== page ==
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El Cortez Homeowners Association members are challenging the CCDC’s ability to approve further development on the site. The homeowners association asserts an agreement between the CCDC and Janopaul signed before the conversion to condo units restricts further development on the entire block bordered by Beech and Ash streets and 7th and 8th avenues until 2025. The city, however, has acquired legal opinions that the CCDC has sole and absolute discretion to approve or deny additional development on the block.

Michael Zucchet, vice president of real estate for J. Peter Block Cos., said owners of El Cortez units were made aware that construction of a second building might block views and even lower property values.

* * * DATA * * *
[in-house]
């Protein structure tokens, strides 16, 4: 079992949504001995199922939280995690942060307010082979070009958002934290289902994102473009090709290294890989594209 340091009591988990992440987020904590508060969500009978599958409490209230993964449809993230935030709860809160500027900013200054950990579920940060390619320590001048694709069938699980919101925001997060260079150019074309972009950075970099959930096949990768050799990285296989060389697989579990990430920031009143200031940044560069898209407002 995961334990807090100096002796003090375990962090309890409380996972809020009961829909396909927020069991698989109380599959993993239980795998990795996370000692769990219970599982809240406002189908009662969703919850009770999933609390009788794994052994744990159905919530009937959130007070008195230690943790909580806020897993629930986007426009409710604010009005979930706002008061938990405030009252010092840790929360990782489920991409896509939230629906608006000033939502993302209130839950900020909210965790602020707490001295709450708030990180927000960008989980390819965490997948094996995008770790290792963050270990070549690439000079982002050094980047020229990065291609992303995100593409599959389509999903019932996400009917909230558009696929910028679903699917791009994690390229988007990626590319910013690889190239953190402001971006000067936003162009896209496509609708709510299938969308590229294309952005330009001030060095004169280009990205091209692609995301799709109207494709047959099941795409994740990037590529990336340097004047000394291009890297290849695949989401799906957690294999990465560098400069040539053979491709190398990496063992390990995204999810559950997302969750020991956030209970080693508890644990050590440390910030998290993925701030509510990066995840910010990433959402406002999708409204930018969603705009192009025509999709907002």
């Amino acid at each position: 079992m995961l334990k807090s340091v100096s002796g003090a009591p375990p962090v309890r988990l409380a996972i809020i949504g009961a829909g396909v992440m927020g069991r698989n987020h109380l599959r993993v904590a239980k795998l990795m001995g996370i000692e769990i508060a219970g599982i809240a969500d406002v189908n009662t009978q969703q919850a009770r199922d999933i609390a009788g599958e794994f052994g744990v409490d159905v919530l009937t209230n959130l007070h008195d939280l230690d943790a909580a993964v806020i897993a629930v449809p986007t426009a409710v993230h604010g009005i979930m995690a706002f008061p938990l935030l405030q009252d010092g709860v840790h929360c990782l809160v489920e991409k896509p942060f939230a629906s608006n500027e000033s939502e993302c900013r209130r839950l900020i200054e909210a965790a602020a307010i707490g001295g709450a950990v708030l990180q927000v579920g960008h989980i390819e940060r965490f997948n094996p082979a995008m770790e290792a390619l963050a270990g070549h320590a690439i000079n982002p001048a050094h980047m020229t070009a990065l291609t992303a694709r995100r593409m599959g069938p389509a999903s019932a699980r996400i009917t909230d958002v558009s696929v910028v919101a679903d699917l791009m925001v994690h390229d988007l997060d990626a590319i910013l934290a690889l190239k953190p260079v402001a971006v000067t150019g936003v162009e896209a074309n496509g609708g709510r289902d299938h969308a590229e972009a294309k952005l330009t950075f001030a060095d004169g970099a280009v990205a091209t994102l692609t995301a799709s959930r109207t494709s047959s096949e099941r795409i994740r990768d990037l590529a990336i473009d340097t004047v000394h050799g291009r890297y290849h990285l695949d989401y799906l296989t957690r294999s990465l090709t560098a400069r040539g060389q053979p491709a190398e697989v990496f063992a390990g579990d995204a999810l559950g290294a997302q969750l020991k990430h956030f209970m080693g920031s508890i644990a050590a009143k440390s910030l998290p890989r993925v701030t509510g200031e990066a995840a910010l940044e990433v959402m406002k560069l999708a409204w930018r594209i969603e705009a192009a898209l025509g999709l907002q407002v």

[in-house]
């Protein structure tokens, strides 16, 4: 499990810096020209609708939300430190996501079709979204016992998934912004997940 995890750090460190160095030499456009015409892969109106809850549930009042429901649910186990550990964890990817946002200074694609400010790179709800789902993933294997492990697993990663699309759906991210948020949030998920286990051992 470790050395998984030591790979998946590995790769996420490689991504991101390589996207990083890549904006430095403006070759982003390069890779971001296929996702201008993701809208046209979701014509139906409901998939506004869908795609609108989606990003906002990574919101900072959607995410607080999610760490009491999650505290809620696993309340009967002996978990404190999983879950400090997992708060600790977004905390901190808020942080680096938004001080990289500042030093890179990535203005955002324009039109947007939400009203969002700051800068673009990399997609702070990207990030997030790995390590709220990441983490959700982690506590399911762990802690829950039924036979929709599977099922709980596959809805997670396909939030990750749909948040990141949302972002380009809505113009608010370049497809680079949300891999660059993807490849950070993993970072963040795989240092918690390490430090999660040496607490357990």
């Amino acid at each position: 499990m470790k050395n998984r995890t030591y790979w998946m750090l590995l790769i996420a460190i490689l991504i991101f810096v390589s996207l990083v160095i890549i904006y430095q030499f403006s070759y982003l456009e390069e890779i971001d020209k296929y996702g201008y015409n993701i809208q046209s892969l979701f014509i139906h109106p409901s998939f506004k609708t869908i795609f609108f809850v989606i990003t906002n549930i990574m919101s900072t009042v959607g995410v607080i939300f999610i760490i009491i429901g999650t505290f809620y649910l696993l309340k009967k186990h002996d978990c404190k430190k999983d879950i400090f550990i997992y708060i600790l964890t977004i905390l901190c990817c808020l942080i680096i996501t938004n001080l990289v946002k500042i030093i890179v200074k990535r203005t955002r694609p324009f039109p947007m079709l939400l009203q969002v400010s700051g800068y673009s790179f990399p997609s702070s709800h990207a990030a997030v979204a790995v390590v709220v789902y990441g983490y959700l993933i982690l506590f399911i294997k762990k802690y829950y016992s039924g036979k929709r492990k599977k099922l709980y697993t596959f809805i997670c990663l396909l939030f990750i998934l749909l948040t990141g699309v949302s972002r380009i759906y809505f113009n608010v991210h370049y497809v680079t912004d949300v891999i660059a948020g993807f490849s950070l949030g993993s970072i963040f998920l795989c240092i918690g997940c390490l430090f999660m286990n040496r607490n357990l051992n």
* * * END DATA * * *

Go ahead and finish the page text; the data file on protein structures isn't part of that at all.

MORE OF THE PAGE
“I think it is fair to say that, generally speaking, residents here want no development,” said Zucchet. “All the developer has always wanted to do was work with and compromise with the residents, but it is hard to compromise with zero, which is what they want.”

Frustrated El Cortez residents have taken their concerns to the courts, and Zucchet said J. Peter Block is very comfortable with its legal position. He said sales agreement documents at El Cortez have full disclosure on the possibility of building a second structure on-site.

“Their story is heart wrenching and appealing at face value, but as soon as you get out the documents and show the disclosures they signed promising that a building was coming and you do some other fact checking and now it appears to be a simple, straightforward NIMBY (not in my back yard) issue with a lot of good rhetoric mixed in,” he said.